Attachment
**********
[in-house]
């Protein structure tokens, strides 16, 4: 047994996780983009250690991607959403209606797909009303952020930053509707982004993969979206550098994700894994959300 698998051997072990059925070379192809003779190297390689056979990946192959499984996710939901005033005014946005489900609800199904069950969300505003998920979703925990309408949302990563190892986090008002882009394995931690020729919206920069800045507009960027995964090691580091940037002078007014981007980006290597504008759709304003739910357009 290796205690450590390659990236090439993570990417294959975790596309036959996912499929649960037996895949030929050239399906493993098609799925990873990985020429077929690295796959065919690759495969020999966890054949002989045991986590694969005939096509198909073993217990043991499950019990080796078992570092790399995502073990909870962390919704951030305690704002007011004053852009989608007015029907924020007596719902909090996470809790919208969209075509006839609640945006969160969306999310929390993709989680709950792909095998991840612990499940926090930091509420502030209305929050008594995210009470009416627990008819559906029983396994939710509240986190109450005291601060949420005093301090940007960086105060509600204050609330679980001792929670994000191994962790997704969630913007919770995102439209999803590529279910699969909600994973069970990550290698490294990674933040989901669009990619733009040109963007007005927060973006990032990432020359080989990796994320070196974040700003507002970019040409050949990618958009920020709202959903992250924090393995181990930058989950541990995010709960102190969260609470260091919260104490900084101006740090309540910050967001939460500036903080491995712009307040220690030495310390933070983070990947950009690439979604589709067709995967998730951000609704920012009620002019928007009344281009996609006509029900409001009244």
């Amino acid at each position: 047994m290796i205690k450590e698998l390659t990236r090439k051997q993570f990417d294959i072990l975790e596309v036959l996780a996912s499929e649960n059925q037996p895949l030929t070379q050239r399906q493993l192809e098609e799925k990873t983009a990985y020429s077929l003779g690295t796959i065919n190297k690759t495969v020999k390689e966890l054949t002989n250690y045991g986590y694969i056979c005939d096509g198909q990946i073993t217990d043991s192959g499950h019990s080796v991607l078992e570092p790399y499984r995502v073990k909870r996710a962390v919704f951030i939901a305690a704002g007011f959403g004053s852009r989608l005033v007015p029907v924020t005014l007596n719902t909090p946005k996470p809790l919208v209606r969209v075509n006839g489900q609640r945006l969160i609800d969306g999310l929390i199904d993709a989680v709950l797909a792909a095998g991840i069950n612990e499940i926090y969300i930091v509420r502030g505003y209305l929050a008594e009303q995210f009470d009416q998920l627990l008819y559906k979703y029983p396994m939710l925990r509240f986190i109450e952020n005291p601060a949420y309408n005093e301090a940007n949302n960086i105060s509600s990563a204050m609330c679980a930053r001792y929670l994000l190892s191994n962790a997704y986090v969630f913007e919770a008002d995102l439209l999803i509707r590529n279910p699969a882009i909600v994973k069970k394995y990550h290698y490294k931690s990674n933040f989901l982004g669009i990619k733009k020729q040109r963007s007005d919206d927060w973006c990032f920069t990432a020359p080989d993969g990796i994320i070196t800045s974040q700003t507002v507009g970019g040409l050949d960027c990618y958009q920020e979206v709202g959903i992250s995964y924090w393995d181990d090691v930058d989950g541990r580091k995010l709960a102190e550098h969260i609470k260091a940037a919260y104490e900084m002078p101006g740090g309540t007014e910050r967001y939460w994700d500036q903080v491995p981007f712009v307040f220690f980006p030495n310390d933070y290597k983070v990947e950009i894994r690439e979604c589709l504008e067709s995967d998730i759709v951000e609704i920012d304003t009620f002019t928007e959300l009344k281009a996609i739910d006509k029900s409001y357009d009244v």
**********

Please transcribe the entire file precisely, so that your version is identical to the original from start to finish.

[in-house]
């Protein structure tokens, strides 16, 4: 047994996780983009250690991607959403209606797909009303952020930053509707982004993969979206550098994700894994959300 698998051997072990059925070379192809003779190297390689056979990946192959499984996710939901005033005014946005489900609800199904069950969300505003998920979703925990309408949302990563190892986090008002882009394995931690020729919206920069800045507009960027995964090691580091940037002078007014981007980006290597504008759709304003739910357009 290796205690450590390659990236090439993570990417294959975790596309036959996912499929649960037996895949030929050239399906493993098609799925990873990985020429077929690295796959065919690759495969020999966890054949002989045991986590694969005939096509198909073993217990043991499950019990080796078992570092790399995502073990909870962390919704951030305690704002007011004053852009989608007015029907924020007596719902909090996470809790919208969209075509006839609640945006969160969306999310929390993709989680709950792909095998991840612990499940926090930091509420502030209305929050008594995210009470009416627990008819559906029983396994939710509240986190109450005291601060949420005093301090940007960086105060509600204050609330679980001792929670994000191994962790997704969630913007919770995102439209999803590529279910699969909600994973069970990550290698490294990674933040989901669009990619733009040109963007007005927060973006990032990432020359080989990796994320070196974040700003507002970019040409050949990618958009920020709202959903992250924090393995181990930058989950541990995010709960102190969260609470260091919260104490900084101006740090309540910050967001939460500036903080491995712009307040220690030495310390933070983070990947950009690439979604589709067709995967998730951000609704920012009620002019928007009344281009996609006509029900409001009244």
């Amino acid at each position: 047994m290796i205690k450590e698998l390659t990236r090439k051997q993570f990417d294959i072990l975790e596309v036959l996780a996912s499929e649960n059925q037996p895949l030929t070379q050239r399906q493993l192809e098609e799925k990873t983009a990985y020429s077929l003779g690295t796959i065919n190297k690759t495969v020999k390689e966890l054949t002989n250690y045991g986590y694969i056979c005939d096509g198909q990946i073993t217990d043991s192959g499950h019990s080796v991607l078992e570092p790399y499984r995502v073990k909870r996710a962390v919704f951030i939901a305690a704002g007011f959403g004053s852009r989608l005033v007015p029907v924020t005014l007596n719902t909090p946005k996470p809790l919208v209606r969209v075509n006839g489900q609640r945006l969160i609800d969306g999310l929390i199904d993709a989680v709950l797909a792909a095998g991840i069950n612990e499940i926090y969300i930091v509420r502030g505003y209305l929050a008594e009303q995210f009470d009416q998920l627990l008819y559906k979703y029983p396994m939710l925990r509240f986190i109450e952020n005291p601060a949420y309408n005093e301090a940007n949302n960086i105060s509600s990563a204050m609330c679980a930053r001792y929670l994000l190892s191994n962790a997704y986090v969630f913007e919770a008002d995102l439209l999803i509707r590529n279910p699969a882009i909600v994973k069970k394995y990550h290698y490294k931690s990674n933040f989901l982004g669009i990619k733009k020729q040109r963007s007005d919206d927060w973006c990032f920069t990432a020359p080989d993969g990796i994320i070196t800045s974040q700003t507002v507009g970019g040409l050949d960027c990618y958009q920020e979206v709202g959903i992250s995964y924090w393995d181990d090691v930058d989950g541990r580091k995010l709960a102190e550098h969260i609470k260091a940037a919260y104490e900084m002078p101006g740090g309540t007014e910050r967001y939460w994700d500036q903080v491995p981007f712009v307040f220690f980006p030495n310390d933070y290597k983070v990947e950009i894994r690439e979604c589709l504008e067709s995967d998730i759709v951000e609704i920012d304003t009620f002019t928007e959300l009344k281009a996609i739910d006509k029900s409001y357009d009244v």